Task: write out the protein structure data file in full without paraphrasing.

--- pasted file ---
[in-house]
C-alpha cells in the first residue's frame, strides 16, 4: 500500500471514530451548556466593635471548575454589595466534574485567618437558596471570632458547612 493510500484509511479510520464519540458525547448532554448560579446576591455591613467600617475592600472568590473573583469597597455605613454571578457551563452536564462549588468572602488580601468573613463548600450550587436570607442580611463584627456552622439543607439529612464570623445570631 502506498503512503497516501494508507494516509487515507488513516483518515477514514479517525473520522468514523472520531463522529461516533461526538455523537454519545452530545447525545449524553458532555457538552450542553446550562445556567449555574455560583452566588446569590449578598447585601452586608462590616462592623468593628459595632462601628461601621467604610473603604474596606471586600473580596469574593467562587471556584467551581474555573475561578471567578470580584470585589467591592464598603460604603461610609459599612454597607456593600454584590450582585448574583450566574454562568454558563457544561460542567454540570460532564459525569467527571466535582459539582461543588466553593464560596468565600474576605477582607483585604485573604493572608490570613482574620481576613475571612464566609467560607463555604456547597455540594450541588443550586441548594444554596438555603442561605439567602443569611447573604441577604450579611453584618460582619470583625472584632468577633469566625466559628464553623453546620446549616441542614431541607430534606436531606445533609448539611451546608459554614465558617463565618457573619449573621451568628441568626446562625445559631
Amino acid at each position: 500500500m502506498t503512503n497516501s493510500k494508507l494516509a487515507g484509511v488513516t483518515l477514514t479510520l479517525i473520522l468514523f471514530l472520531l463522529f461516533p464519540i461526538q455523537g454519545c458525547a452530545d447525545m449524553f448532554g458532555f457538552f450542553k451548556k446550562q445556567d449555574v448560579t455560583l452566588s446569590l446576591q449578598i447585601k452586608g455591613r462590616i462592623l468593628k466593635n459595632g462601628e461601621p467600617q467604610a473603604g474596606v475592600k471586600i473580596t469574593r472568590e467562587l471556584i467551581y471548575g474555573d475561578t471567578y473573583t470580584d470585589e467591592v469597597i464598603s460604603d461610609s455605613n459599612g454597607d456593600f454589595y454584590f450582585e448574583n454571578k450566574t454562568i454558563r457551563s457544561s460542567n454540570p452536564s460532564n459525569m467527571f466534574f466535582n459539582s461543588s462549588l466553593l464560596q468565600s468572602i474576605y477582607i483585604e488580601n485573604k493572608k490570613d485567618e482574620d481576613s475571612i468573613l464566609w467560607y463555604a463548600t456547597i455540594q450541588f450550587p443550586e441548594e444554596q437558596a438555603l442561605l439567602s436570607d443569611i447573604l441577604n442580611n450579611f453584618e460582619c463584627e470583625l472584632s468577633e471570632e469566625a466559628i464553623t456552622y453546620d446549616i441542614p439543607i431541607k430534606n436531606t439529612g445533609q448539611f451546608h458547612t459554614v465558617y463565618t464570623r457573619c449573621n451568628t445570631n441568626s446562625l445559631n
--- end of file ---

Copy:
[in-house]
C-alpha cells in the first residue's frame, strides 16, 4: 500500500471514530451548556466593635471548575454589595466534574485567618437558596471570632458547612 493510500484509511479510520464519540458525547448532554448560579446576591455591613467600617475592600472568590473573583469597597455605613454571578457551563452536564462549588468572602488580601468573613463548600450550587436570607442580611463584627456552622439543607439529612464570623445570631 502506498503512503497516501494508507494516509487515507488513516483518515477514514479517525473520522468514523472520531463522529461516533461526538455523537454519545452530545447525545449524553458532555457538552450542553446550562445556567449555574455560583452566588446569590449578598447585601452586608462590616462592623468593628459595632462601628461601621467604610473603604474596606471586600473580596469574593467562587471556584467551581474555573475561578471567578470580584470585589467591592464598603460604603461610609459599612454597607456593600454584590450582585448574583450566574454562568454558563457544561460542567454540570460532564459525569467527571466535582459539582461543588466553593464560596468565600474576605477582607483585604485573604493572608490570613482574620481576613475571612464566609467560607463555604456547597455540594450541588443550586441548594444554596438555603442561605439567602443569611447573604441577604450579611453584618460582619470583625472584632468577633469566625466559628464553623453546620446549616441542614431541607430534606436531606445533609448539611451546608459554614465558617463565618457573619449573621451568628441568626446562625445559631
Amino acid at each position: 500500500m502506498t503512503n497516501s493510500k494508507l494516509a487515507g484509511v488513516t483518515l477514514t479510520l479517525i473520522l468514523f471514530l472520531l463522529f461516533p464519540i461526538q455523537g454519545c458525547a452530545d447525545m449524553f448532554g458532555f457538552f450542553k451548556k446550562q445556567d449555574v448560579t455560583l452566588s446569590l446576591q449578598i447585601k452586608g455591613r462590616i462592623l468593628k466593635n459595632g462601628e461601621p467600617q467604610a473603604g474596606v475592600k471586600i473580596t469574593r472568590e467562587l471556584i467551581y471548575g474555573d475561578t471567578y473573583t470580584d470585589e467591592v469597597i464598603s460604603d461610609s455605613n459599612g454597607d456593600f454589595y454584590f450582585e448574583n454571578k450566574t454562568i454558563r457551563s457544561s460542567n454540570p452536564s460532564n459525569m467527571f466534574f466535582n459539582s461543588s462549588l466553593l464560596q468565600s468572602i474576605y477582607i483585604e488580601n485573604k493572608k490570613d485567618e482574620d481576613s475571612i468573613l464566609w467560607y463555604a463548600t456547597i455540594q450541588f450550587p443550586e441548594e444554596q437558596a438555603l442561605l439567602s436570607d443569611i447573604l441577604n442580611n450579611f453584618e460582619c463584627e470583625l472584632s468577633e471570632e469566625a466559628i464553623t456552622y453546620d446549616i441542614p439543607i431541607k430534606n436531606t439529612g445533609q448539611f451546608h458547612t459554614v465558617y463565618t464570623r457573619c449573621n451568628t445570631n441568626s446562625l445559631n